I didn’t know that route and was weighing my options in my head when I spotted an off-brand gas station on my right. Without hesitation I pulled in.

By the time I was born, Ted Bundy was in jail and would stay there until he was executed shortly after my eight birthday. I can tell you for sure that I knew nothing about him during that period when we were both alive at the same time (because my parents were doing their job sheltering me) but Ted Bundy like all the other threats to young women – real or imagined – becomes part of our culture, our collective conscious. He’s the reason we receive forwarded emails from the older women in our lives cautioning us to walk to our cars with our hands balled in fists. Or, in the presence of a would-be assailant, try to gnaw on your shoulder because rapists and murderers don’t like crazy people.

The gas station was pretty well-lit, standing in sharp contrast to the dark nothingness that surrounded it on all sides. I got out, clutching my cell phone, and opened the fuel tank when the engine of a van suddenly cut on and rolled towards me.

“Do you have a credit card?” shouted the driver – a man in his late forties.

“No.” I responded, holding my credit card. I paused. “I mean, yes. But, it’s mine.” I knew the situation was strange and had I actually read all those forwarded emails I may have been scared, but in the moment, I didn’t want to be accused of being a liar.

The thing that’s most terrifying to me about Ted Bundy is that he used people’s kindness against them. He’d often don a sling or use crutches and then fumble with books or a briefcase and ask his victim to help him carry his things to his Beetle where he’d budgeon them with a crowbar and stow them in his car.

“We don’t have a credit card,” the van driver went on. “We just got out of orthopedic surgeon’s -”

“I had foot surgery!” a younger man suddenly appeared in the passenger’s seat.

“We didn’t realize the gas station would be closed and we need gas. Could we give you cash and use your credit card?”

“How much do you want!” The young man opened the door and leaped from the cab. “Ten dollars?” he asks the driver.

He hobbles towards me, left foot in a bandage and shoves two worn five dollar bills into my hands before I can say no. Then he sits down on the curb, tells me his foot hurts and begins unwrapping the dressing from surgery.

“Get back in the car.” the driver says sternly. And the young man does.

I finished pumping my gas. I walked over to his pump and swiped my credit card. I stood there to make sure he only got $10 worth of gas, and that I think, is the strangest part of the story.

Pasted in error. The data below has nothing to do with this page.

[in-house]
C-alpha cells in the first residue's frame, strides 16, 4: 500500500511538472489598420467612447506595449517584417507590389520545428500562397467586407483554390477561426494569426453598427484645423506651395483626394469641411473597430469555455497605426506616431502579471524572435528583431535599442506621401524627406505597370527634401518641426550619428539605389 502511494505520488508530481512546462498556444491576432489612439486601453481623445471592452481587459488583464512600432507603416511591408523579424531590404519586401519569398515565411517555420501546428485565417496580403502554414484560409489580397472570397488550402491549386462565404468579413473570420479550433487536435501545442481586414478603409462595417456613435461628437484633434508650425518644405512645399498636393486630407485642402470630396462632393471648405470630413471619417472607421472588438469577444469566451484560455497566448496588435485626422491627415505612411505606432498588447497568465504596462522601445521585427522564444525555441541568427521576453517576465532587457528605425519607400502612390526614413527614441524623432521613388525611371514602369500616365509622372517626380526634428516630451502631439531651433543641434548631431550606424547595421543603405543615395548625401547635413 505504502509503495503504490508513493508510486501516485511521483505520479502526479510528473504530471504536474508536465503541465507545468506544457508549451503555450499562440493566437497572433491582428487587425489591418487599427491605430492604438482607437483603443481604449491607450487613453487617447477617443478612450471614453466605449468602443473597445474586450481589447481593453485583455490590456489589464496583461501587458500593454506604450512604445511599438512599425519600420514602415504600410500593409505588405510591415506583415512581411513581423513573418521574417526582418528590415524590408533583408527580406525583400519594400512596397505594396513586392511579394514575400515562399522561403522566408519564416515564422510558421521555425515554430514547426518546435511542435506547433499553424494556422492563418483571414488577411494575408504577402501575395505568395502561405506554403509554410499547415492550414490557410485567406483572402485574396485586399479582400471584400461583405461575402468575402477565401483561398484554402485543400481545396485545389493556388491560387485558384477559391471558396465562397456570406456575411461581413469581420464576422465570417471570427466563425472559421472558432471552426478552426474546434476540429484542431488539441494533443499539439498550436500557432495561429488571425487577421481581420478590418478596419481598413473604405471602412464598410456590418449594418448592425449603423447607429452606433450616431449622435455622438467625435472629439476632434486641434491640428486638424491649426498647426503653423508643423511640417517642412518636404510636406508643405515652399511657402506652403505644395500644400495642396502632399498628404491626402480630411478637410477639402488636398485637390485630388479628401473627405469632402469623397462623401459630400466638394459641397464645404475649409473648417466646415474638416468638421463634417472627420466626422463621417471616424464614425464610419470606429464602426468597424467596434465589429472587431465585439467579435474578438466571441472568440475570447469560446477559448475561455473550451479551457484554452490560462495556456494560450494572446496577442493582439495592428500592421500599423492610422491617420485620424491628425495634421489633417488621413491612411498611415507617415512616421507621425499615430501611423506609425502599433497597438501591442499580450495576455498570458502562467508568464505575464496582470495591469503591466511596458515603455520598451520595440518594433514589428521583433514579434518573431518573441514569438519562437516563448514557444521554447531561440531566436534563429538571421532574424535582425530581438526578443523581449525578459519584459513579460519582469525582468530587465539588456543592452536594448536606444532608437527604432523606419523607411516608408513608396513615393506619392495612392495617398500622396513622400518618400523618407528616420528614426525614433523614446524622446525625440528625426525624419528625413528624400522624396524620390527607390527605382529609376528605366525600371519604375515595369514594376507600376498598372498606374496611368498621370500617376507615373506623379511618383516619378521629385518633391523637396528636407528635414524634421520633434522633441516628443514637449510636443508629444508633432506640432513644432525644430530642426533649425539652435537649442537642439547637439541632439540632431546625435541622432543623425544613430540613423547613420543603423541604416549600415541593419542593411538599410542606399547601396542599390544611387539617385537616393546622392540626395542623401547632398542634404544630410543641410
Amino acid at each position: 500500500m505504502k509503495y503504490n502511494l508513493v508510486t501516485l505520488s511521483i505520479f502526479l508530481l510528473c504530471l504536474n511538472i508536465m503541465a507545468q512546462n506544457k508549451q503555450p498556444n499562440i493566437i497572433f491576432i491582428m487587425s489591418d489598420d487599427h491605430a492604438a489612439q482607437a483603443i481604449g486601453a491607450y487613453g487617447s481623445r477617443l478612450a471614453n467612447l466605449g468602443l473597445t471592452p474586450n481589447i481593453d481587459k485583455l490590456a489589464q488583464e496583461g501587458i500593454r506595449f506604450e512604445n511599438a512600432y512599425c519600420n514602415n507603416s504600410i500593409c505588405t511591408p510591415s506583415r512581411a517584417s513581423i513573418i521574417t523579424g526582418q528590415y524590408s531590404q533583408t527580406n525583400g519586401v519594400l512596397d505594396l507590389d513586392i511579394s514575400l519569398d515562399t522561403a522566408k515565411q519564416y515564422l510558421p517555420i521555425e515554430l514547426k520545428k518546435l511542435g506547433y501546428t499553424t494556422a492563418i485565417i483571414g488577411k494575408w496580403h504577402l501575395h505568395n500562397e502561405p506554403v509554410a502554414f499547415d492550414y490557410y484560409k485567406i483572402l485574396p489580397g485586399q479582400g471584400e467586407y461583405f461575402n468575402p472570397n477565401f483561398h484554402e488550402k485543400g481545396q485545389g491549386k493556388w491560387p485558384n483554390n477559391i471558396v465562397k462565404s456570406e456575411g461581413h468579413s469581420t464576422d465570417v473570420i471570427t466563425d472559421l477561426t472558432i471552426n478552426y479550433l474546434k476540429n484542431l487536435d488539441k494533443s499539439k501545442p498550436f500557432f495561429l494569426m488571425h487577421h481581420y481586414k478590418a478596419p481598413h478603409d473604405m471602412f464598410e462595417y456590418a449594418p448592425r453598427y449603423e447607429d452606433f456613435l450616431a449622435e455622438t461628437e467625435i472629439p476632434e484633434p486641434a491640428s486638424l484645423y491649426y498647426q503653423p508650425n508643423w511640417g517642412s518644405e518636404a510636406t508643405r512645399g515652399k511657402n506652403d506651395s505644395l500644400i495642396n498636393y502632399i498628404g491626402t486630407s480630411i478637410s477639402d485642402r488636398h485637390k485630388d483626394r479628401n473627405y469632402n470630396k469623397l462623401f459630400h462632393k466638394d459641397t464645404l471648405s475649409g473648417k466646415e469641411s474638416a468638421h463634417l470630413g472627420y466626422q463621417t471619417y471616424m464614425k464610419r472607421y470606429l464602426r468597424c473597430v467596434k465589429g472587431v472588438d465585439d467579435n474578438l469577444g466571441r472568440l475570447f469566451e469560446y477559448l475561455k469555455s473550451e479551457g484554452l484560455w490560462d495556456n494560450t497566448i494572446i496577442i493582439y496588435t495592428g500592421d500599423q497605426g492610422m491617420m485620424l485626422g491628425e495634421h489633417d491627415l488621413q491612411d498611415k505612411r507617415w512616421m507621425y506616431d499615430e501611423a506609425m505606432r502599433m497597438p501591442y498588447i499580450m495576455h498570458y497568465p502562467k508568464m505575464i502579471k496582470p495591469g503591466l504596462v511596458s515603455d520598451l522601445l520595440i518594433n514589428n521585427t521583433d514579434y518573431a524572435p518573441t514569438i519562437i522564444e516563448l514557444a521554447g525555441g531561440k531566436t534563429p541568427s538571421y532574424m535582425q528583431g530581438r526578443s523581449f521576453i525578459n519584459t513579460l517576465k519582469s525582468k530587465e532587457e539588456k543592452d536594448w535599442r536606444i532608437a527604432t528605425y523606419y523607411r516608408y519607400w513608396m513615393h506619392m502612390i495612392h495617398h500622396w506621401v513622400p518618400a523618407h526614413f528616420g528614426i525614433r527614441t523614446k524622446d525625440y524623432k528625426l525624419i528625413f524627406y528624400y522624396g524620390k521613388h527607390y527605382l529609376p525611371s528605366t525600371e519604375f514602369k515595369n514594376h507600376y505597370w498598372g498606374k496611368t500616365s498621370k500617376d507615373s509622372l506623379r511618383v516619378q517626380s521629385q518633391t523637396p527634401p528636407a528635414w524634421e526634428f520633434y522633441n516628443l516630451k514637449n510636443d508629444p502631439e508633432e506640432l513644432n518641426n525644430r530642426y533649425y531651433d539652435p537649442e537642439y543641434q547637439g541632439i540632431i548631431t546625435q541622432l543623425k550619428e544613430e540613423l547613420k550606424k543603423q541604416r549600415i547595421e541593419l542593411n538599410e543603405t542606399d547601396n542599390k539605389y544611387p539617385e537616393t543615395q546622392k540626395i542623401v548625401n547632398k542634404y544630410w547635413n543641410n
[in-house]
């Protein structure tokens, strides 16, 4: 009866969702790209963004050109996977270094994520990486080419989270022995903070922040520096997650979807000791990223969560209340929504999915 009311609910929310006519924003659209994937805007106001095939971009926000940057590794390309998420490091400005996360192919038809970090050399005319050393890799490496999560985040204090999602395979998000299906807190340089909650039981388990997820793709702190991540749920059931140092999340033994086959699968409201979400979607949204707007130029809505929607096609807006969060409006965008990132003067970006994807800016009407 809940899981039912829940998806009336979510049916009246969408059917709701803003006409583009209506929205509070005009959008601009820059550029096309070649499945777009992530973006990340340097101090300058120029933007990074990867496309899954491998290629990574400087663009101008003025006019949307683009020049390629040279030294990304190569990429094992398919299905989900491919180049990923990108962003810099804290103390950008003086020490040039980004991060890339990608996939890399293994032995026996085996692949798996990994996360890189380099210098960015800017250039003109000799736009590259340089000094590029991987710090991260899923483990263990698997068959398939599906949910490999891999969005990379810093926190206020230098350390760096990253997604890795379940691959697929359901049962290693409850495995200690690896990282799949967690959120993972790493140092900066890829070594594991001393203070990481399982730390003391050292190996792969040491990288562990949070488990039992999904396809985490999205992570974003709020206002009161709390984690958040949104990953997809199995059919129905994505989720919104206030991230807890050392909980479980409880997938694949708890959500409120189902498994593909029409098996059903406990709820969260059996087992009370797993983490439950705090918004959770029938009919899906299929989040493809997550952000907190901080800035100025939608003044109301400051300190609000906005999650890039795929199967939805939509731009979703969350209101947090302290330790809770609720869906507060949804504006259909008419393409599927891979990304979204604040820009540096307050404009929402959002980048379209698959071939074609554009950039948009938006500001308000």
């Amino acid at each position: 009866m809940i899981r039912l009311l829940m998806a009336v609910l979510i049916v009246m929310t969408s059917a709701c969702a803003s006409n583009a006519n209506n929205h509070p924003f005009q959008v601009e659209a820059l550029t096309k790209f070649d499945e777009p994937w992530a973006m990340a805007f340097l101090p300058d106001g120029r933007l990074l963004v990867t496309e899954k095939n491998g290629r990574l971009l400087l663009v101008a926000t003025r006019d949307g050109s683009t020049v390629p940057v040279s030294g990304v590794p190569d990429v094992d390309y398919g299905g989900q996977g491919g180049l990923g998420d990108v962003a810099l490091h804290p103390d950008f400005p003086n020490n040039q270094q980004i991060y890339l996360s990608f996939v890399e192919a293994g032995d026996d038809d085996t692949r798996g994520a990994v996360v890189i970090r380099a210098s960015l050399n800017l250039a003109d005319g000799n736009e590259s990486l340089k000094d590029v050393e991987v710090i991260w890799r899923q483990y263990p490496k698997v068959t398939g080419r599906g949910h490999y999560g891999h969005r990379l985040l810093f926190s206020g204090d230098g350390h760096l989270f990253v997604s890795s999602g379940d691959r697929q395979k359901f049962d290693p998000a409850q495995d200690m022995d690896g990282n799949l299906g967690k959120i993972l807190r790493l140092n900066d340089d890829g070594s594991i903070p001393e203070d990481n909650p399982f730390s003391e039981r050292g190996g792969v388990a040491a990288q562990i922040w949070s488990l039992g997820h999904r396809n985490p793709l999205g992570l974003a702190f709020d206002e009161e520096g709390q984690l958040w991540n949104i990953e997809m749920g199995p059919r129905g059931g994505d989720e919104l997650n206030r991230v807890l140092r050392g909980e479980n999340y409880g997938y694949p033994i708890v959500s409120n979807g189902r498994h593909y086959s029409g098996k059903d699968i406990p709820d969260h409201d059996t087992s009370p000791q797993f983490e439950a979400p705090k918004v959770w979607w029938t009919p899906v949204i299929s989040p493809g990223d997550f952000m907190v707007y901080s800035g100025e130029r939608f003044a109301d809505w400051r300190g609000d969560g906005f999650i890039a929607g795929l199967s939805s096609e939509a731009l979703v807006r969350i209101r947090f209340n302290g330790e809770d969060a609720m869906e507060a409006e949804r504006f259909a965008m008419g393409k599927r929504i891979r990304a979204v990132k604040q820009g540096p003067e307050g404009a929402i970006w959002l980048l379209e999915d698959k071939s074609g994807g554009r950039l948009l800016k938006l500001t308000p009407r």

He pumped the gas and thanked me. We got into our cards and drove away. And that is when I thought of all the things that could of happened all the ways that that night could have gone terribly wrong. But, they didn’t. And I wasn’t scared.

There will always be Ted Bundys. Real monsters out there to be scared of. But there will also always be strangers in need. I’m not trying to be careless or naive, but I’ll chose to not be afraid.

In and Out of the Ashram

Is it embarrassing to admit that until I read Eat, Pray, Love three years ago, I didn’t really know what an ashram was? (P.S. I recently saw the movie…zzz…)

I hazily remembered book’s description of an ashram – a quiet, secluded compound full of people meditating and observing silence and doing karma yoga (read: free labor). It was pretty accurate. And the part I forgot, the near-worship of the spiritual leader, was there at Yogaville, too. It was that aspect of my experience that I had the hardest time making peace with – I felt, sometimes, that when people were saying “Swami Satchidananda” they meant “God” and sometimes when they were saying “God” they meant “Swami Satchidananda”. It was hard for me to swallow.

You’ll get no argument from me that the Swami was an incredible man. On a personal level, his creation of Yogaville, this place for spiritual study and retreat, allowed me to spend this beautiful month of my life redefining love and compassion and spirituality. There I laughed more than was appropriate, forged deep and sustainable relationships, and healed parts of myself that had been cracked for a while.

Through the our readings and study, the truth that I came to believe (and delight in) is that God, or whatever you want to call it, is within all of us, it is a light we all share. And people like Jesus and Ghandi and Mother Theresa and Swami Satchidananda were just more in touch, more tuned into that truth and therefore better examples of God. I guess it makes sense to want to worship people like this but I think it ends up absolving us of our own responsibility to work harder to grow the light within us.

Now that I am away from the safety and boundless love of a place dedicated to nurturing that light, I feel that my own is barely flickering. Before leaving the ashram everyone all of us new teachers lamented our departure (no matter how happy certain ones of us were to return to certain muscly husbands). It’s hard to keep your heart so opened and your thoughts so positive once you return to the “real world” and the ashram is not the real world – at least it isn’t for me – and the real world place I am in now is still lovely, but there are stressers abounding. I think I’ll stay here, though.


This morning I did laughing yoga and meditation (Hasyayago). Dudes, at first you feel like an idiot but then it is amazing and your body is filled with some POWERFUL joy. Laughing releases endorphins (big time), even fake laughing, and it reduces stress and anxiety,  increases oxygen intake and makes you feel awesome.

I’ll level with you, I’ve done some weird things since I got here – things that would make you go “hmmm” – but I cannot urge you enough to find 5 minutes to sit in a room and laugh for no reason. Like this guy:

Breaking Bad

Wine. Beer. Coffee. Chocolate.  Oh how I love each of you so so much. I’m also pretty chummy with Salt and Sugar and Fat (especially in the form of an Oreo McFlurry), but we will be strangers for the next four weeks.

I am actually not really missing those old frienemies…the food at the ashram is fabulous.  Maybe it’s a new foe since I think about breakfast through morning meditation and lunch (big, filling, fabulous lunch) through the latter part of noon time meditation. Guys, I try really hard to think focus on a mantra but my mind wanders and my mouth waters.

It’s easy to break your unhealthy diet habits when you are in such a structured, controlled environment. It’s easy to eat well when that is your only option. When I return home I will not eat this well…I will probably eat better (much better, even) then I did before I came here, but this diet is effortless – I feel like I am a child being cared for and fed.

The worse habit I am in the process of breaking is my tendency toward tardiness. I know how loathed this trait is…I know that prompt people see it as a great afront, and though I never ever mean to be inconsiderate, it happens. I was early for registration and early for everything since then – I think “they” say it takes three weeks to undo a habit. Look out prompt friends…prepare to be respected.